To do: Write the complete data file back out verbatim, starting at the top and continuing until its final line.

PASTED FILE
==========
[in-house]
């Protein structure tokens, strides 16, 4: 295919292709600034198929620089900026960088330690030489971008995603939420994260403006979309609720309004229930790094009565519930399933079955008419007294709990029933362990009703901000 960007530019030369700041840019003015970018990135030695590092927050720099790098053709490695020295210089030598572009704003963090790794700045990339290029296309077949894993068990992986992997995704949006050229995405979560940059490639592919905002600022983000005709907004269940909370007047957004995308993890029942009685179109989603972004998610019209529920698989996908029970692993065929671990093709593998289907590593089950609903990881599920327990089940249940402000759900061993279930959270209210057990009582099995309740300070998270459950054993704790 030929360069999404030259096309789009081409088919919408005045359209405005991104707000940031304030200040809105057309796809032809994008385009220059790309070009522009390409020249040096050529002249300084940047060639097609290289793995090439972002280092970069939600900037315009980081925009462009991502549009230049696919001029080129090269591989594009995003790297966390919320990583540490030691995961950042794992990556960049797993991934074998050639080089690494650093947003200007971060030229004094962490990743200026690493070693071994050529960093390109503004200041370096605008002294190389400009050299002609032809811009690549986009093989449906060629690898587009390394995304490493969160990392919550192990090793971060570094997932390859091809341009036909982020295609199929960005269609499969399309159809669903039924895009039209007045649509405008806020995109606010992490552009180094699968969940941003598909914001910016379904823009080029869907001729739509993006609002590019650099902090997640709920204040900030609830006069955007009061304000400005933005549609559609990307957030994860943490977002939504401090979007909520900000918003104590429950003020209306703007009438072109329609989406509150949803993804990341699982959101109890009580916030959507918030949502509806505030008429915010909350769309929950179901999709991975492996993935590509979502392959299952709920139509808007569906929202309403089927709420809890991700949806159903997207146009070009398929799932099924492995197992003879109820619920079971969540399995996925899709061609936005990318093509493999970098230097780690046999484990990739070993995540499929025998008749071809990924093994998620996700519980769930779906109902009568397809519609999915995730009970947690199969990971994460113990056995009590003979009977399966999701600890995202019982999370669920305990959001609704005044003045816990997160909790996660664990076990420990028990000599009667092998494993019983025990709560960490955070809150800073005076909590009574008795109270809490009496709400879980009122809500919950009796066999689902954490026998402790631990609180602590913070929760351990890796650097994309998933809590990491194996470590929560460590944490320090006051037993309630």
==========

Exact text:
[in-house]
């Protein structure tokens, strides 16, 4: 295919292709600034198929620089900026960088330690030489971008995603939420994260403006979309609720309004229930790094009565519930399933079955008419007294709990029933362990009703901000 960007530019030369700041840019003015970018990135030695590092927050720099790098053709490695020295210089030598572009704003963090790794700045990339290029296309077949894993068990992986992997995704949006050229995405979560940059490639592919905002600022983000005709907004269940909370007047957004995308993890029942009685179109989603972004998610019209529920698989996908029970692993065929671990093709593998289907590593089950609903990881599920327990089940249940402000759900061993279930959270209210057990009582099995309740300070998270459950054993704790 030929360069999404030259096309789009081409088919919408005045359209405005991104707000940031304030200040809105057309796809032809994008385009220059790309070009522009390409020249040096050529002249300084940047060639097609290289793995090439972002280092970069939600900037315009980081925009462009991502549009230049696919001029080129090269591989594009995003790297966390919320990583540490030691995961950042794992990556960049797993991934074998050639080089690494650093947003200007971060030229004094962490990743200026690493070693071994050529960093390109503004200041370096605008002294190389400009050299002609032809811009690549986009093989449906060629690898587009390394995304490493969160990392919550192990090793971060570094997932390859091809341009036909982020295609199929960005269609499969399309159809669903039924895009039209007045649509405008806020995109606010992490552009180094699968969940941003598909914001910016379904823009080029869907001729739509993006609002590019650099902090997640709920204040900030609830006069955007009061304000400005933005549609559609990307957030994860943490977002939504401090979007909520900000918003104590429950003020209306703007009438072109329609989406509150949803993804990341699982959101109890009580916030959507918030949502509806505030008429915010909350769309929950179901999709991975492996993935590509979502392959299952709920139509808007569906929202309403089927709420809890991700949806159903997207146009070009398929799932099924492995197992003879109820619920079971969540399995996925899709061609936005990318093509493999970098230097780690046999484990990739070993995540499929025998008749071809990924093994998620996700519980769930779906109902009568397809519609999915995730009970947690199969990971994460113990056995009590003979009977399966999701600890995202019982999370669920305990959001609704005044003045816990997160909790996660664990076990420990028990000599009667092998494993019983025990709560960490955070809150800073005076909590009574008795109270809490009496709400879980009122809500919950009796066999689902954490026998402790631990609180602590913070929760351990890796650097994309998933809590990491194996470590929560460590944490320090006051037993309630």